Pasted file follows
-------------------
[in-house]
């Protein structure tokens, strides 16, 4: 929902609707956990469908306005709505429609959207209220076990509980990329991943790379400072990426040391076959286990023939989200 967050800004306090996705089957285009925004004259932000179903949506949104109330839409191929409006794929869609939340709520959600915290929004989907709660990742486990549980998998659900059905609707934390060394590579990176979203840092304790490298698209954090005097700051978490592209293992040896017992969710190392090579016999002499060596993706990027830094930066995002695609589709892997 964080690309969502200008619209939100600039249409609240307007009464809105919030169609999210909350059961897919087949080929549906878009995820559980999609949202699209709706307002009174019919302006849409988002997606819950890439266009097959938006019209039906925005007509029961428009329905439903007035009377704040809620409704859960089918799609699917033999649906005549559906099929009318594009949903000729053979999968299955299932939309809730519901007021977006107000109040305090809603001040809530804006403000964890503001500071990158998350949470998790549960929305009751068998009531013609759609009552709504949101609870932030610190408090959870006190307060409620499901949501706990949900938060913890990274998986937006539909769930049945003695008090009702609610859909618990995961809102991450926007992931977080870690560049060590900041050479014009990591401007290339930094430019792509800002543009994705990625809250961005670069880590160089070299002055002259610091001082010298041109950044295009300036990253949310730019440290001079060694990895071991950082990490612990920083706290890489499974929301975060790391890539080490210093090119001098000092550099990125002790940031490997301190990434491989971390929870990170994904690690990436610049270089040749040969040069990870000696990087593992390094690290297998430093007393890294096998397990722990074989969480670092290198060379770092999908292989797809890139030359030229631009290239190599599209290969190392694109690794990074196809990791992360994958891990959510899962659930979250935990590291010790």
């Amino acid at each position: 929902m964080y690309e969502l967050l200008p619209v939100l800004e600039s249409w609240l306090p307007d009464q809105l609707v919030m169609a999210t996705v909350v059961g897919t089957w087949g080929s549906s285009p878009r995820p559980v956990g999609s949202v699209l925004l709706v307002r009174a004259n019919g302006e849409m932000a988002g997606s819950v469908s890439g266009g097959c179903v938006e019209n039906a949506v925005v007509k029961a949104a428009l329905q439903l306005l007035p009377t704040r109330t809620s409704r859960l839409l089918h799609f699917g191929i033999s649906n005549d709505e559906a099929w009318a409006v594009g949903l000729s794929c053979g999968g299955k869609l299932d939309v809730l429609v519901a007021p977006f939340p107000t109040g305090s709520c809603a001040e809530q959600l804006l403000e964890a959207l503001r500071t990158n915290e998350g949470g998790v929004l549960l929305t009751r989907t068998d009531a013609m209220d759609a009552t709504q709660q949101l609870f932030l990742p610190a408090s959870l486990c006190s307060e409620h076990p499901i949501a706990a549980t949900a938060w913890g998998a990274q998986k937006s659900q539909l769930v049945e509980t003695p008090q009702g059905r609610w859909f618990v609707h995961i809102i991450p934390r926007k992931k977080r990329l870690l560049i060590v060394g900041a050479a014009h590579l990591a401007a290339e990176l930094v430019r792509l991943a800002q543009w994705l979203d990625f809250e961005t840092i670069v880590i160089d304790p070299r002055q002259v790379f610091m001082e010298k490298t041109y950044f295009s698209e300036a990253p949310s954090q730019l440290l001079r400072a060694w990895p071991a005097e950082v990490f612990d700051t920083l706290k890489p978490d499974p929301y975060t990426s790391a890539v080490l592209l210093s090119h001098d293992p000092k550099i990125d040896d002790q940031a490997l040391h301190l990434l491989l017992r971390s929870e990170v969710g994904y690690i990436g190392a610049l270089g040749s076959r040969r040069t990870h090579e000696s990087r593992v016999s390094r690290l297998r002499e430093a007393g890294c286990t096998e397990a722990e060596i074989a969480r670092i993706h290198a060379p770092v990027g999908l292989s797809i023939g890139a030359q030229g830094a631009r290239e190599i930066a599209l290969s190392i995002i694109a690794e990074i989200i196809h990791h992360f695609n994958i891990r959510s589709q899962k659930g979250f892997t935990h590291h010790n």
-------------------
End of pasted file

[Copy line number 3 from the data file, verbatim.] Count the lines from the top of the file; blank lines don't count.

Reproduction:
């Amino acid at each position: 929902m964080y690309e969502l967050l200008p619209v939100l800004e600039s249409w609240l306090p307007d009464q809105l609707v919030m169609a999210t996705v909350v059961g897919t089957w087949g080929s549906s285009p878009r995820p559980v956990g999609s949202v699209l925004l709706v307002r009174a004259n019919g302006e849409m932000a988002g997606s819950v469908s890439g266009g097959c179903v938006e019209n039906a949506v925005v007509k029961a949104a428009l329905q439903l306005l007035p009377t704040r109330t809620s409704r859960l839409l089918h799609f699917g191929i033999s649906n005549d709505e559906a099929w009318a409006v594009g949903l000729s794929c053979g999968g299955k869609l299932d939309v809730l429609v519901a007021p977006f939340p107000t109040g305090s709520c809603a001040e809530q959600l804006l403000e964890a959207l503001r500071t990158n915290e998350g949470g998790v929004l549960l929305t009751r989907t068998d009531a013609m209220d759609a009552t709504q709660q949101l609870f932030l990742p610190a408090s959870l486990c006190s307060e409620h076990p499901i949501a706990a549980t949900a938060w913890g998998a990274q998986k937006s659900q539909l769930v049945e509980t003695p008090q009702g059905r609610w859909f618990v609707h995961i809102i991450p934390r926007k992931k977080r990329l870690l560049i060590v060394g900041a050479a014009h590579l990591a401007a290339e990176l930094v430019r792509l991943a800002q543009w994705l979203d990625f809250e961005t840092i670069v880590i160089d304790p070299r002055q002259v790379f610091m001082e010298k490298t041109y950044f295009s698209e300036a990253p949310s954090q730019l440290l001079r400072a060694w990895p071991a005097e950082v990490f612990d700051t920083l706290k890489p978490d499974p929301y975060t990426s790391a890539v080490l592209l210093s090119h001098d293992p000092k550099i990125d040896d002790q940031a490997l040391h301190l990434l491989l017992r971390s929870e990170v969710g994904y690690i990436g190392a610049l270089g040749s076959r040969r040069t990870h090579e000696s990087r593992v016999s390094r690290l297998r002499e430093a007393g890294c286990t096998e397990a722990e060596i074989a969480r670092i993706h290198a060379p770092v990027g999908l292989s797809i023939g890139a030359q030229g830094a631009r290239e190599i930066a599209l290969s190392i995002i694109a690794e990074i989200i196809h990791h992360f695609n994958i891990r959510s589709q899962k659930g979250f892997t935990h590291h010790n």